Monday, October 31, 2016


A scent of ripeness from over a wall.
And come to leave the routine road
And look for what had made me stall,
There sure enough was an apple tree
That had eased itself of its summer load,
And of all but its trivial foliage free,
Now breathed as light as a lady's fan.
For there had been an apple fall
As complete as the apple had given man.
The ground was one circle of solid red.

May something go always unharvested!
May much stay out of our stated plan,
Apples or something forgotten and left,
So smelling their sweetness would be no theft. 

When I put my garden to bed last month, I left some of those small, yellow pear tomatoes on the ground.  There were more than I could use or even give away, so I left some behind, unharvested.  Perhaps some passerby would pick them up and take them home; perhaps some animal would take sustenance from them; perhaps, forgotten and left, they would decompose and make my garden plot more fertile for next year.

Robert Frost’s “Unharvested” celebrates that which goes unharvested, that which is forgotten and left, that which we might otherwise regard as failure, a “dead ambition,” a “relinquished desire” (Anonymous). And his comparison of “an apple fall” to the mythic Fall of Humankind suggests the Felix Culpa, or Fortunate Fall, of Christian theology, the idea that human failure was “fortunate” in that it brought us a Redeemer in Jesus Christ, the idea that human suffering is necessary for the achievement of human happiness, that evil can be turned to good and loss to plenitude.

If this interpretation seems to burden a simple and light-hearted poem with a heavy message, bear with me as yet more layers may be uncovered.

Let’s note first that the poem is a variation on a sonnet, fourteen lines of primarily iambic tetrameter (instead of the pentameter of a traditional sonnet), with an oddly asymmetrical rhyme scheme: abacbcdade edff, unlike any “sonnet” you would ever encounter.  Instead of the octet-sestet arrangement of a Petrarchan sonnet or the triple quatrain plus couplet structure of the Shakespearean sonnet, we have a ten-line description followed by a four-line commentary.  Perhaps it’s not a sonnet at all!  Perhaps it’s a playful variation.  Perhaps it’s an abject failure of a sonnet! Perhaps it’s a deliberate design to reinforce that theme of fortunate failure.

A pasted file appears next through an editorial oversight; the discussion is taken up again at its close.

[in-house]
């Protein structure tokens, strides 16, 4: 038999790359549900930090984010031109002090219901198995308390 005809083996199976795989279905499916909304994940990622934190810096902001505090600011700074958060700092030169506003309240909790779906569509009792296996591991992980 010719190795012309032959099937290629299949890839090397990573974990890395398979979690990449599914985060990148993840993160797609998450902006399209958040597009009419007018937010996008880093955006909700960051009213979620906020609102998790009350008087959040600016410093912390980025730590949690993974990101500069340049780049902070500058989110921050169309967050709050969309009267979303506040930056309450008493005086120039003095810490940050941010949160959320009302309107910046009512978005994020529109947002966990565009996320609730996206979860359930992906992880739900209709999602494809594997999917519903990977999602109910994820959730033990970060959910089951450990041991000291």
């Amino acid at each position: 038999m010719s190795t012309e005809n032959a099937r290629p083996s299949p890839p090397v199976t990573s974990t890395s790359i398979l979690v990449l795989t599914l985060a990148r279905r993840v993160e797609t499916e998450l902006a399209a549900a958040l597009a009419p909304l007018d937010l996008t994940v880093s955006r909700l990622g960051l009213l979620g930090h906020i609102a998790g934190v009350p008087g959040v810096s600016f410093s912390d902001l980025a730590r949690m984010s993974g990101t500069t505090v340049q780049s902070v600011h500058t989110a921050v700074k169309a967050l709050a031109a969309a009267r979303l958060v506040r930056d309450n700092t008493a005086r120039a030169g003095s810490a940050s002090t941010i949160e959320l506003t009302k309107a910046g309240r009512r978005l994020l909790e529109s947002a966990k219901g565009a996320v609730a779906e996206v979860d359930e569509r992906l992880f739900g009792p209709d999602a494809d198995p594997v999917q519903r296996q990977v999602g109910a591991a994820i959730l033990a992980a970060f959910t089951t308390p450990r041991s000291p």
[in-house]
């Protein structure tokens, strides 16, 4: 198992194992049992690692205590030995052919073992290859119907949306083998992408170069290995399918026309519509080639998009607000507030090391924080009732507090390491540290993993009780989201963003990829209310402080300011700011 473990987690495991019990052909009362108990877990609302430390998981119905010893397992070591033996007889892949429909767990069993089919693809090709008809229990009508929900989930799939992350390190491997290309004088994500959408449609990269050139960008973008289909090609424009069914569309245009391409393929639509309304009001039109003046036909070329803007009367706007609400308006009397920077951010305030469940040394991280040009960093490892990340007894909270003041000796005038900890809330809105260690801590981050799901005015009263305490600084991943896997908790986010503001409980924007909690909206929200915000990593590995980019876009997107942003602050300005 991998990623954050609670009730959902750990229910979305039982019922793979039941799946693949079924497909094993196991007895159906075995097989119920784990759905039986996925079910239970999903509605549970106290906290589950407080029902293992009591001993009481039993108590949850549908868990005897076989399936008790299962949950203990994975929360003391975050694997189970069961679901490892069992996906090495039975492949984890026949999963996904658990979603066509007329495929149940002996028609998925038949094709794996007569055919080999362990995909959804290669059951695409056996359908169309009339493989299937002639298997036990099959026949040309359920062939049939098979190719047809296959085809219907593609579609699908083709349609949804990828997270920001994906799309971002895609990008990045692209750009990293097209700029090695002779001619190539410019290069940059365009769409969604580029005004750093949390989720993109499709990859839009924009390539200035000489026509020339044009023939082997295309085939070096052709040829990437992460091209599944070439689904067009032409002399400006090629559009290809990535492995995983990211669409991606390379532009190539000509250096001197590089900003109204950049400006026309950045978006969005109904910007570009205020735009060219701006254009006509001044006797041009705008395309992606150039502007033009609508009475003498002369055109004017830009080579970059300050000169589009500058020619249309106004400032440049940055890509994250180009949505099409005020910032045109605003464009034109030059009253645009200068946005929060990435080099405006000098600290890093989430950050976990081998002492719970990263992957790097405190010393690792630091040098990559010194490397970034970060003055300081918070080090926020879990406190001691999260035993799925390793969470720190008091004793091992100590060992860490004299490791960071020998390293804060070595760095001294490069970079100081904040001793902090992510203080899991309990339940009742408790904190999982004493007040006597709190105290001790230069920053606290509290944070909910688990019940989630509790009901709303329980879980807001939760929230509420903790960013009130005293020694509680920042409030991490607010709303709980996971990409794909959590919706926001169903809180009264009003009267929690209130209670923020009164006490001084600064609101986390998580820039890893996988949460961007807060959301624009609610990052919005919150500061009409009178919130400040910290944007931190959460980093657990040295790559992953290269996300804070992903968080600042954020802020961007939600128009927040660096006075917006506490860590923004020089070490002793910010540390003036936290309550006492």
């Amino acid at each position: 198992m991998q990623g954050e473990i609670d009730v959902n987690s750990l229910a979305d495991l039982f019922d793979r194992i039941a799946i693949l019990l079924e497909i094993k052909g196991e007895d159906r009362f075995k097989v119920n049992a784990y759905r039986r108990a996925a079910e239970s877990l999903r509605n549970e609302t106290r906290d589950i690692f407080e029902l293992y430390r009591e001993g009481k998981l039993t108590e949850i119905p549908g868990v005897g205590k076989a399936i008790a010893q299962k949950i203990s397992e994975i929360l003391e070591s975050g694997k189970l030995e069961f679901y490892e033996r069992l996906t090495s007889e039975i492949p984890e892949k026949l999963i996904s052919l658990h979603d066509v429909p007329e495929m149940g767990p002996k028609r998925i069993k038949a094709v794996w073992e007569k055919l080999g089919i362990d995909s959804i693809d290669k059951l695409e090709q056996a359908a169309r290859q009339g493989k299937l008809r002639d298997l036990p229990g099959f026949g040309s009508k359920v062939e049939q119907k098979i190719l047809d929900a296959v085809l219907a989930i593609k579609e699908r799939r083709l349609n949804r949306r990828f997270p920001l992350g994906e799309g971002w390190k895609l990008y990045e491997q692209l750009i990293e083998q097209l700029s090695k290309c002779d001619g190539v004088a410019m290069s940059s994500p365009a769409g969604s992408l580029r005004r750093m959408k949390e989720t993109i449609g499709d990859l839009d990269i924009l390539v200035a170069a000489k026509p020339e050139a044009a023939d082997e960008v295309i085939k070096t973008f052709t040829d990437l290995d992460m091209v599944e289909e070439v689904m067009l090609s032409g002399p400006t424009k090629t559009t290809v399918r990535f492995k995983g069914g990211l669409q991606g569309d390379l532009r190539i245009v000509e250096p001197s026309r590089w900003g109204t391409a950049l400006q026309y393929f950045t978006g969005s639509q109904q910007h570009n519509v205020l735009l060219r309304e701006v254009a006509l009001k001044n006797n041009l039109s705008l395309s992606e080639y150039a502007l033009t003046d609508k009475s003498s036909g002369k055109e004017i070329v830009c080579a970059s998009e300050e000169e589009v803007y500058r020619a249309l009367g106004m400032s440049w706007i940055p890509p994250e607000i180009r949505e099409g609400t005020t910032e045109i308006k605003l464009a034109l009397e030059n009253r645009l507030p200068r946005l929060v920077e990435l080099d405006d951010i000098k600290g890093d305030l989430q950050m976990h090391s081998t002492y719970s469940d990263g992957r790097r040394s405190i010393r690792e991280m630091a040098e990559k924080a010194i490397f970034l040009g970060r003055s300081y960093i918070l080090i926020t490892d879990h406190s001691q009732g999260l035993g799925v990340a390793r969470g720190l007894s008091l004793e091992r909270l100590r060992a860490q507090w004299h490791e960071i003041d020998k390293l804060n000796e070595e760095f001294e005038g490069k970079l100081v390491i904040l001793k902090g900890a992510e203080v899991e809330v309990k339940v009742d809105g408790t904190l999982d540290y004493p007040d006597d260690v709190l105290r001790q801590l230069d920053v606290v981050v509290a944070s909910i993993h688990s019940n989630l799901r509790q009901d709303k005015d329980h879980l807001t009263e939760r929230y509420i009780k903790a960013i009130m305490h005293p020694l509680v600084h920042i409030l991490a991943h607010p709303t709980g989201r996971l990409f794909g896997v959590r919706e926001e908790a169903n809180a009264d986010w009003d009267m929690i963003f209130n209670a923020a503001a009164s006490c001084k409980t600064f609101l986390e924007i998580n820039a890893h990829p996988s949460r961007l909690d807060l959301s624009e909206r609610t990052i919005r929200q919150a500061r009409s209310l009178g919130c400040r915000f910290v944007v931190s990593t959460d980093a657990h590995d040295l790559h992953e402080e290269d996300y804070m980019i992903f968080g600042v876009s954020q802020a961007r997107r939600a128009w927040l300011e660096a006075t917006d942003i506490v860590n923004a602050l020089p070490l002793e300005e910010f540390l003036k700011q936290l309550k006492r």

Let’s note also the imagery: “scent of ripeness,” “routine road,” “apple tree,” “summer load,” “trivial foliage,” all suggesting a passerby in a natural, possibly rural, setting.  But then this tree, free of its “load,” breathes “as light as a lady’s fan.”  How does this image of cultured society fit into a nature poem?  Is it a mistake, an oversight, or is it a deliberate anomaly, meant to suggest our human world of imperfection?  

And then this “apple fall” is parenthetically, off-handedly, described as “complete as the apple had given man.”  Now that gets your attention.  We’re not just talking about a bunch of mundane apples on the mundane ground. Now we’re in the Garden of Eden with Adam and Eve and the tree of knowledge of good and evil.  And, in that context, when we read that “The ground was one circle of solid red,” it is difficult not to think of the “red” of passion, of violence, of blood. 

So the apples represent our fallen human nature, our imperfection, our capacity for wrongdoing, our unharvested goodness, our neglect and our failure.  But this human decay, if you will, is celebrated: “May something go always unharvested!”  How boring to be perfect!  “May much stay out of our stated plan....” How boring never to make a mistake!  There is something sweet in the scent of that forgotten “ripeness,” and to smell that “sweetness would be no theft,” that is, to value our failures, to see how suffering can lead to happiness, how loss can be a gift, how evil can be turned into good, is “no theft” from our human capacity for success, virtue, and betterment.

None of this is to say that we rejoice in violence, disease, cruelty, injustice, or pain, but, rather, that we celebrate the opportunities that human life affords us for redemption.

So much for the positive interpretation of Frost’s poem. But are there hidden ambiguities? 

For example, that sweet “scent of ripeness” will soon be a scent of rottenness.  Which is stronger?  Which lasts longer?  And what of that neglectful property owner?  What of the waste of nutritious food in a world where many go hungry?  To what extent is the idea of Felix Culpa a rationalization, an excuse to cover up, paper over, and unjustly exonerate us from our wrongdoings?  However you slice it, when I put my garden to bed last summer, I was just too lazy to clean off my plot and take those unharvested tomatoes to the nearby food shelf.

A tragic world view might suggest our positive interpretation of the poem is just Pollyannaism, that the poem illustrates our human tendency to lie to ourselves and deny the painful truth that indeed there is no redemption.  “Life’s a bitch and then you die.”  We are left with the image of that “circle of solid red,” the blood of billions who have suffered from evil at our human hands.

But surely this is way too heavy a burden for such a light and innocent poem to bear.  Perhaps Frost is just playfully making fun of our human habit of finding self-satisfying explanations for bad behavior. 

Then again, perhaps that seemingly simple poem captures the full complexity of our contradictory human drama.